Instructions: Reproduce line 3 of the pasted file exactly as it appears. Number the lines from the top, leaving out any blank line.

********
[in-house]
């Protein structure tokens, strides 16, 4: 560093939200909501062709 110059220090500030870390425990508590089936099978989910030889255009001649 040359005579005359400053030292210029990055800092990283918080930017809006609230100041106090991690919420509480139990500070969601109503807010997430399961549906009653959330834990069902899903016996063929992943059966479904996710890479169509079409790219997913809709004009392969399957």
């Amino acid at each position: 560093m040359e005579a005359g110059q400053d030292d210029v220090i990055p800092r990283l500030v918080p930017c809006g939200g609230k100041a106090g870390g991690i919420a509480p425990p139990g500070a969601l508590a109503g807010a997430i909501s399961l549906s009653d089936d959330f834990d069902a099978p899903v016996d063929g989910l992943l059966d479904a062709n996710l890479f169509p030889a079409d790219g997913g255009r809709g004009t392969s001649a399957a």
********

């Amino acid at each position: 560093m040359e005579a005359g110059q400053d030292d210029v220090i990055p800092r990283l500030v918080p930017c809006g939200g609230k100041a106090g870390g991690i919420a509480p425990p139990g500070a969601l508590a109503g807010a997430i909501s399961l549906s009653d089936d959330f834990d069902a099978p899903v016996d063929g989910l992943l059966d479904a062709n996710l890479f169509p030889a079409d790219g997913g255009r809709g004009t392969s001649a399957a």